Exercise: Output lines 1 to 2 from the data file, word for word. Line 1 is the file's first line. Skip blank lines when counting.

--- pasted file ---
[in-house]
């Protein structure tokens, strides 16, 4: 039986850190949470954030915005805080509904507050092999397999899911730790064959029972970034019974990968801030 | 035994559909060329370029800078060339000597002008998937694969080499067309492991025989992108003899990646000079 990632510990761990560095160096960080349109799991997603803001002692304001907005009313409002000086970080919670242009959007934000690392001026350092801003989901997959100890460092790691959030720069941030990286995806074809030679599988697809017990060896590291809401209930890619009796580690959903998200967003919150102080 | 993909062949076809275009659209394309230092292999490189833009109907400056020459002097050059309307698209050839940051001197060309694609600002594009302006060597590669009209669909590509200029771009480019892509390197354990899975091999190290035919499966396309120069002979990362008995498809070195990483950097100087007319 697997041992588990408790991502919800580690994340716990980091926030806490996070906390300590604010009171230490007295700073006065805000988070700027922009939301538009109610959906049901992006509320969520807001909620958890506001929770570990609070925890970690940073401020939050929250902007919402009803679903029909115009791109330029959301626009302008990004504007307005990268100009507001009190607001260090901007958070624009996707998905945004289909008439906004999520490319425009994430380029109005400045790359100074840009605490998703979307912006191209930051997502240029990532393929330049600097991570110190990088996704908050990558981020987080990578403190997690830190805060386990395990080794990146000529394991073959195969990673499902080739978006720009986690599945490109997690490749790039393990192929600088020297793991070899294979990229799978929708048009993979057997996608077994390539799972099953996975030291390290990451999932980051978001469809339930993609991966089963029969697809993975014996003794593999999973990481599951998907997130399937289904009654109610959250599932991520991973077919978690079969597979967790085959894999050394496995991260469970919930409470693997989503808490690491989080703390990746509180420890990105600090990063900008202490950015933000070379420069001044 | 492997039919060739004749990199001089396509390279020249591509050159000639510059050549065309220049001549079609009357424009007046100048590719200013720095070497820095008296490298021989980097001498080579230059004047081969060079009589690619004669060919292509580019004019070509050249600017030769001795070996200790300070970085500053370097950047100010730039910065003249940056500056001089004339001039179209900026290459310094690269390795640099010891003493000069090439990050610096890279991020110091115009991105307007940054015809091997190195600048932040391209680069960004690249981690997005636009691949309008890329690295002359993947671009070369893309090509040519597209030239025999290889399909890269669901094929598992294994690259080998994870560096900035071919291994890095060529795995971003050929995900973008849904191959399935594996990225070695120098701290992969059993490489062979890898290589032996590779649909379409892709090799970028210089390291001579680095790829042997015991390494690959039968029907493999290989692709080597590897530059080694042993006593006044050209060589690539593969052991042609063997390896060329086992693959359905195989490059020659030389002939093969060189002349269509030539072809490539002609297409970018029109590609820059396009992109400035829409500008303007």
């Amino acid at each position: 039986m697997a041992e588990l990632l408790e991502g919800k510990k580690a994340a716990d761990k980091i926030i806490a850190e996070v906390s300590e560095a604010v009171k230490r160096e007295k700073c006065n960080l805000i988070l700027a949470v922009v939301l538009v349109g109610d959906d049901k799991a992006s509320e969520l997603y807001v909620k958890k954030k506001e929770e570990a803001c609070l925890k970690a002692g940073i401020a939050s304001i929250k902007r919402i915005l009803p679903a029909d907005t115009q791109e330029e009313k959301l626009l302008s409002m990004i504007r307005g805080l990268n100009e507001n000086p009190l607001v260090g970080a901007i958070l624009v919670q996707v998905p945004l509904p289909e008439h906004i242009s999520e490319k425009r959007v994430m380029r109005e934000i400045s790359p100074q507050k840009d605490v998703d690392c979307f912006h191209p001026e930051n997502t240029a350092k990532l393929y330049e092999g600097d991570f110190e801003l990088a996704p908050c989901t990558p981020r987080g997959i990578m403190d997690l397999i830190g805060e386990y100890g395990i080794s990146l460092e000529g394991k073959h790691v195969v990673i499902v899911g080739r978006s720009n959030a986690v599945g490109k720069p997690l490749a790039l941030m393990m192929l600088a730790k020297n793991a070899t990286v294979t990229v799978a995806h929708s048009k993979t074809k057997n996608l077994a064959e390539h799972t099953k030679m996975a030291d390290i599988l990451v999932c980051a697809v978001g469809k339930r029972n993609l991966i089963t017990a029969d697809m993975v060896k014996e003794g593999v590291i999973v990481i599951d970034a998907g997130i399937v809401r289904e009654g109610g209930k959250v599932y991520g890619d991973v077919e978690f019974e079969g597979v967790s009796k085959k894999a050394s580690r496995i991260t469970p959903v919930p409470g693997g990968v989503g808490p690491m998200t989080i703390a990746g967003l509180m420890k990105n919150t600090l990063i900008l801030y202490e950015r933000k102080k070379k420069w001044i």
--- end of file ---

[in-house]
């Protein structure tokens, strides 16, 4: 039986850190949470954030915005805080509904507050092999397999899911730790064959029972970034019974990968801030 | 035994559909060329370029800078060339000597002008998937694969080499067309492991025989992108003899990646000079 990632510990761990560095160096960080349109799991997603803001002692304001907005009313409002000086970080919670242009959007934000690392001026350092801003989901997959100890460092790691959030720069941030990286995806074809030679599988697809017990060896590291809401209930890619009796580690959903998200967003919150102080 | 993909062949076809275009659209394309230092292999490189833009109907400056020459002097050059309307698209050839940051001197060309694609600002594009302006060597590669009209669909590509200029771009480019892509390197354990899975091999190290035919499966396309120069002979990362008995498809070195990483950097100087007319 697997041992588990408790991502919800580690994340716990980091926030806490996070906390300590604010009171230490007295700073006065805000988070700027922009939301538009109610959906049901992006509320969520807001909620958890506001929770570990609070925890970690940073401020939050929250902007919402009803679903029909115009791109330029959301626009302008990004504007307005990268100009507001009190607001260090901007958070624009996707998905945004289909008439906004999520490319425009994430380029109005400045790359100074840009605490998703979307912006191209930051997502240029990532393929330049600097991570110190990088996704908050990558981020987080990578403190997690830190805060386990395990080794990146000529394991073959195969990673499902080739978006720009986690599945490109997690490749790039393990192929600088020297793991070899294979990229799978929708048009993979057997996608077994390539799972099953996975030291390290990451999932980051978001469809339930993609991966089963029969697809993975014996003794593999999973990481599951998907997130399937289904009654109610959250599932991520991973077919978690079969597979967790085959894999050394496995991260469970919930409470693997989503808490690491989080703390990746509180420890990105600090990063900008202490950015933000070379420069001044 | 492997039919060739004749990199001089396509390279020249591509050159000639510059050549065309220049001549079609009357424009007046100048590719200013720095070497820095008296490298021989980097001498080579230059004047081969060079009589690619004669060919292509580019004019070509050249600017030769001795070996200790300070970085500053370097950047100010730039910065003249940056500056001089004339001039179209900026290459310094690269390795640099010891003493000069090439990050610096890279991020110091115009991105307007940054015809091997190195600048932040391209680069960004690249981690997005636009691949309008890329690295002359993947671009070369893309090509040519597209030239025999290889399909890269669901094929598992294994690259080998994870560096900035071919291994890095060529795995971003050929995900973008849904191959399935594996990225070695120098701290992969059993490489062979890898290589032996590779649909379409892709090799970028210089390291001579680095790829042997015991390494690959039968029907493999290989692709080597590897530059080694042993006593006044050209060589690539593969052991042609063997390896060329086992693959359905195989490059020659030389002939093969060189002349269509030539072809490539002609297409970018029109590609820059396009992109400035829409500008303007």